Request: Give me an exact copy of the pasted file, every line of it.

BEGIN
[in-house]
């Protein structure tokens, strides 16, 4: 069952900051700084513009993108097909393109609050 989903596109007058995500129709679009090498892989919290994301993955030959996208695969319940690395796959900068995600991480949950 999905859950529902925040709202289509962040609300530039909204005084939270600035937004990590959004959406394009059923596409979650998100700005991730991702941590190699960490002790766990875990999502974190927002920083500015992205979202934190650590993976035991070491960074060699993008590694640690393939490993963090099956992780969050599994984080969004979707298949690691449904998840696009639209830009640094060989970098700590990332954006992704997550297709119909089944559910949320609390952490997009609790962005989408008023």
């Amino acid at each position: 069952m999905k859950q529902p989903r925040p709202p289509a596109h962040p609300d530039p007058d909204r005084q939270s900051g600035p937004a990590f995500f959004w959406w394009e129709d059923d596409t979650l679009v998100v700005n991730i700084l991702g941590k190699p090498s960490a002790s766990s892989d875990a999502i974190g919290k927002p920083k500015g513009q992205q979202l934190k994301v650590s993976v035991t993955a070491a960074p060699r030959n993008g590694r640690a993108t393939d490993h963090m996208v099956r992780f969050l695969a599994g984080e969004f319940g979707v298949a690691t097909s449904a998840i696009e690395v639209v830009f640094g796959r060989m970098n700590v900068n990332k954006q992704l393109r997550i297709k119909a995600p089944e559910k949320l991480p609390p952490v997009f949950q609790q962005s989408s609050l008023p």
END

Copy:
[in-house]
């Protein structure tokens, strides 16, 4: 069952900051700084513009993108097909393109609050 989903596109007058995500129709679009090498892989919290994301993955030959996208695969319940690395796959900068995600991480949950 999905859950529902925040709202289509962040609300530039909204005084939270600035937004990590959004959406394009059923596409979650998100700005991730991702941590190699960490002790766990875990999502974190927002920083500015992205979202934190650590993976035991070491960074060699993008590694640690393939490993963090099956992780969050599994984080969004979707298949690691449904998840696009639209830009640094060989970098700590990332954006992704997550297709119909089944559910949320609390952490997009609790962005989408008023």
């Amino acid at each position: 069952m999905k859950q529902p989903r925040p709202p289509a596109h962040p609300d530039p007058d909204r005084q939270s900051g600035p937004a990590f995500f959004w959406w394009e129709d059923d596409t979650l679009v998100v700005n991730i700084l991702g941590k190699p090498s960490a002790s766990s892989d875990a999502i974190g919290k927002p920083k500015g513009q992205q979202l934190k994301v650590s993976v035991t993955a070491a960074p060699r030959n993008g590694r640690a993108t393939d490993h963090m996208v099956r992780f969050l695969a599994g984080e969004f319940g979707v298949a690691t097909s449904a998840i696009e690395v639209v830009f640094g796959r060989m970098n700590v900068n990332k954006q992704l393109r997550i297709k119909a995600p089944e559910k949320l991480p609390p952490v997009f949950q609790q962005s989408s609050l008023p």